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Gebrselassie takes real,- BERLIN-MARATHON with fastest time of the year but misses world record


Haile Gebrselassie
© Victor Sailer

Gebrselassie takes real,- BERLIN-MARATHON with fastest time of the year but misses world record

Haile Gebrselassie won the 33rd real,- BERLIN-MARATHON in the German capital Sunday morning. But what looked until the closing kilometres like a successful assault on his great rival Paul Tergat’s world record of 2.04.55, set in this same race in 2003, evaporated, and the tiny Ethiopian finished one minute and one second behind the Kenyan’s time, with 2.05.56. The race was run in bright sunshine throughout, with temperatures rising from 16C (59F) at the 9am start, to more than 20° C (68F) at the finish. 31,472 runners from 105 nations competed in the race in front of one million spectators.

Any chance of breaking the record was lost between 35 and 40k. Going into the last seven kilometres, Gebrselassie was 22 seconds up on Tergat’s time, with two kilometres to go, he was 22 seconds down. It was impossible to recoup the deficit. In any case, he was suffering, and when he finished, lifted a left foot in some discomfort.

His time was nonethless a personal best for the 33 year old, beating the 2.06.20, set in similar circumstances in Amsterdam a year ago. In the Netherlands, he was also well up on Tergat’s record until the closing stages. Here in Berlin, there were two factors militating against Gebrselassie. Like Amsterdam, he was on his own for the last 14 kilometres, whereas Tergat was first headed until 41k, then chased right to line by Sammy Korir three years ago. Gebrselassie also had to cope with a fluctuating wind. Korir, incidentally dropped out this year at 26k.

Gebrselassie had resolutely refused pre-race to discuss any attempt on the world record, and he was equally downbeat afterwards. “It was OK, not bad. If I could break the world record, it would be fantastic, but this was fantastic too. The temperature was fine, but the wind was a bit of a problem, it was coming from different directions. But it was fantastic, I’m happy. It’s true there was no one to push me, but I will break the world record one day, I’m sure”.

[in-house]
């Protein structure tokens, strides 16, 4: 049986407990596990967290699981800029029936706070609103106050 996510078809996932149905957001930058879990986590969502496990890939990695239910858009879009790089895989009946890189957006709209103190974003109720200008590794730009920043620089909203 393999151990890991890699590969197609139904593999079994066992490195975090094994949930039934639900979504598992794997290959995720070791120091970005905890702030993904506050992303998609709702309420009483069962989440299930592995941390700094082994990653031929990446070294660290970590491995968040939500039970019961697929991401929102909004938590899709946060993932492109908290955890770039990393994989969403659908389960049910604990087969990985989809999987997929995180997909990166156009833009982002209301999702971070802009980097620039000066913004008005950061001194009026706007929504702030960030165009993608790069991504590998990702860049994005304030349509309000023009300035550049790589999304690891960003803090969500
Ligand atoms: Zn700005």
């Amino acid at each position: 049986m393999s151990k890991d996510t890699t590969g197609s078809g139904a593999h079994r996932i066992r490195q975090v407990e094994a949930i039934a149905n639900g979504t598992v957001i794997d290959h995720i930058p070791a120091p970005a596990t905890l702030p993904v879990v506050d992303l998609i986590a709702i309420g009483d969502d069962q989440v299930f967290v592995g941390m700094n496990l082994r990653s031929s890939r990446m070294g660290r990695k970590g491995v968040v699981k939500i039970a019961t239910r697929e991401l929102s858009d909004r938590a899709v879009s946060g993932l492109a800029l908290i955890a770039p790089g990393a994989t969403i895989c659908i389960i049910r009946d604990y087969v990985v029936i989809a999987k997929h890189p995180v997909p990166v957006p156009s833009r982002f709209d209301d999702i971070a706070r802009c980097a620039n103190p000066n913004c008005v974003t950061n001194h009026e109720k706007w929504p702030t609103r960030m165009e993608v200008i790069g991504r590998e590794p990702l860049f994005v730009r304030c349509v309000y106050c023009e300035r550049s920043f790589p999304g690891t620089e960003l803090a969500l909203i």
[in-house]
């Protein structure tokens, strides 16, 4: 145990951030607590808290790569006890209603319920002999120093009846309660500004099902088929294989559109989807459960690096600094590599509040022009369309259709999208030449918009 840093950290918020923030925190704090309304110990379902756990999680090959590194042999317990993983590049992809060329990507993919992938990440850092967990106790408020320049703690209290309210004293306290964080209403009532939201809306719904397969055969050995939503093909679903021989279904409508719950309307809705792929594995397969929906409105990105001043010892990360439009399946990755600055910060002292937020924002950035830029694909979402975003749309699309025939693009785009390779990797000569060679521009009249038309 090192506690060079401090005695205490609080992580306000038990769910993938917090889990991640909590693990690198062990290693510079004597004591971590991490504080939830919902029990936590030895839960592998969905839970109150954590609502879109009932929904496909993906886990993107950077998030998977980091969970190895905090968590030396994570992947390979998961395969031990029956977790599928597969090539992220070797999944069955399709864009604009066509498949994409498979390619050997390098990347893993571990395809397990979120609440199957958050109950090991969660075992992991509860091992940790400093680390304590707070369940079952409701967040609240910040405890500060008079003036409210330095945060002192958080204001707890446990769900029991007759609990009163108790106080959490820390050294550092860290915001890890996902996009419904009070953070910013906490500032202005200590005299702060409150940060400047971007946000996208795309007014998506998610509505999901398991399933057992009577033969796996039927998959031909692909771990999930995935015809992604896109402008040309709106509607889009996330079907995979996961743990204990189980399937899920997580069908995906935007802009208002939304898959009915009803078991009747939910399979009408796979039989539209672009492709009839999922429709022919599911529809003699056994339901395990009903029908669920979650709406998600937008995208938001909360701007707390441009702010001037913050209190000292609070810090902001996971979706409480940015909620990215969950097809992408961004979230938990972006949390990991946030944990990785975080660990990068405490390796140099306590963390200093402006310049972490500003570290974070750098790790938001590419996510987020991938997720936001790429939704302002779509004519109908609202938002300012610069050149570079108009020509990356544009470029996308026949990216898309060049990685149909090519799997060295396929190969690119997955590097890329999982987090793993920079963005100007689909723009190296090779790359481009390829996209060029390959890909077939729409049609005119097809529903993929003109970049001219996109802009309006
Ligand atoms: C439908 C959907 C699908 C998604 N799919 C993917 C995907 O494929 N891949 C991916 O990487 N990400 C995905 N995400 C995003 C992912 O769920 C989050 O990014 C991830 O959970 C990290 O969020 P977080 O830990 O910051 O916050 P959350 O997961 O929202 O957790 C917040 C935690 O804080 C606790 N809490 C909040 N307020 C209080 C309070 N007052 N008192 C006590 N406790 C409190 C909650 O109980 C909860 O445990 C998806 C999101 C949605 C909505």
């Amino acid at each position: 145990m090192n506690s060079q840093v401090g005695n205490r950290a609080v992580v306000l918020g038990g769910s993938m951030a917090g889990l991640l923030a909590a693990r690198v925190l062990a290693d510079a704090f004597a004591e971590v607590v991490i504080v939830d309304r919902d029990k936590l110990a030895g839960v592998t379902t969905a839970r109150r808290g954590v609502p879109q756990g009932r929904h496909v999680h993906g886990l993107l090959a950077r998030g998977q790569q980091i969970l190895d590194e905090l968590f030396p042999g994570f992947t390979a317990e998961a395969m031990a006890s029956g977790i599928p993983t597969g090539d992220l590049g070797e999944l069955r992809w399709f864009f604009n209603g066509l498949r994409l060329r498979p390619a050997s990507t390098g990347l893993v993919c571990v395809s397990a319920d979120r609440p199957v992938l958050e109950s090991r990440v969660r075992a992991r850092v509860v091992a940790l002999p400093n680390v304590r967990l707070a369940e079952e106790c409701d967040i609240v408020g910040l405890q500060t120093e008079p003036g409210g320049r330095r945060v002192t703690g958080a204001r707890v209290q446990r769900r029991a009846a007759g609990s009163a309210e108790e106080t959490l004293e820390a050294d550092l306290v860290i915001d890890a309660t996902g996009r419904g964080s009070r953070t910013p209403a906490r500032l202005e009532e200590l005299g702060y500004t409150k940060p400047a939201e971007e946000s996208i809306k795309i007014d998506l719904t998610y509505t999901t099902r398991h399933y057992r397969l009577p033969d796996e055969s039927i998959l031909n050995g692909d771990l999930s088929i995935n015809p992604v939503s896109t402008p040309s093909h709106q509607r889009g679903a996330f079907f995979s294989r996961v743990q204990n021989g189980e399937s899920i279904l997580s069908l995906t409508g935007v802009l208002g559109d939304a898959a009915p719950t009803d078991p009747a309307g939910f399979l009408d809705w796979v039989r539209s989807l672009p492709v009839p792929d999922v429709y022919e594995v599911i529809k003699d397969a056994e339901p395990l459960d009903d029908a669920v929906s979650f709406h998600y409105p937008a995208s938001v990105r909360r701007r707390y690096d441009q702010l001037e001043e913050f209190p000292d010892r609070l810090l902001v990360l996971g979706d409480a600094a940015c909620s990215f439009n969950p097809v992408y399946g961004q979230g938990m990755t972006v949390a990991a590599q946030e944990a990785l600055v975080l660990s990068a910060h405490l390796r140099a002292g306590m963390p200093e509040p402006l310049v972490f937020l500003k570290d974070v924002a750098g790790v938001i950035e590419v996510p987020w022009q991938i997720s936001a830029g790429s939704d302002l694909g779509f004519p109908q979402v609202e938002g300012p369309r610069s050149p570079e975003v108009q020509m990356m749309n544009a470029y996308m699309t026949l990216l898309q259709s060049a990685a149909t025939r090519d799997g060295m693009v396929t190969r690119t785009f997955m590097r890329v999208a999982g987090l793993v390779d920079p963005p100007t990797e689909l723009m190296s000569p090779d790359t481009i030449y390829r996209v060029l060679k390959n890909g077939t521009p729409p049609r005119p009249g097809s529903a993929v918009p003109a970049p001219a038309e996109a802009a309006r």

Korir, 34, had been widely tipped to challenge the Ethiopian for victory, and the second fastest man in history, with his 2.04.56 behind Tergat in 2003, began well. He traded strides with Gebrselassie throughout the opening 15 kilometres, but then started to falter. He dropped back at 19 kilometres, had a brief rally shortly afterwards, but when Gebrselassie disppeared with pacers, he lost heart and dropped out at 26 kilometres. The crunch began for Gebrselassie when his Kenyan pace-makers, Jason Mbote and James Kwambai dropped out at 25 and 28 kilometres respectively.

So, with two years to do until his predicte retirement following the Beijing Olympics, Gebrselassie stays on 21 world records broken, compared to the 23 by the immortal ‘Flying Finn’, Paavo Nurmi. But it was a measure of the conditions in Berlin that the runners-up finished way behind the Ethiopian star. His colleague, Shentema Kudama was second in 2.10.43, with Japanese, Kurao Umeki third in 2.13.43.

Just like in the men’s race, the predicted Ethiopan-Kenyan duel in the women’s race evaporated at 19 kilometres, when Salina Kosgei dropped back, and left the field to Gete Wami. The former 10,000 metres world champion from 1997, profited from the pace-making of Kenyan, Christopher Kandie, who had been instrumental in helping Paul Radcliffe to the world record of 2.15.25 in London 2003. Wami was never going to challenge that time, but the Ethiopian won as easily as her compatriot, finishing in 2.21.34, also breaking her personal best of 2.22.19, set in her winning debut in Amsterdam in 2002. Kosgei was second in 2.23.22, also a new personal best, bettering her 2.24.32, which was also a winning debut in Paris 2004. Third was Monica Drybulski of Poland, in 2.30.12.

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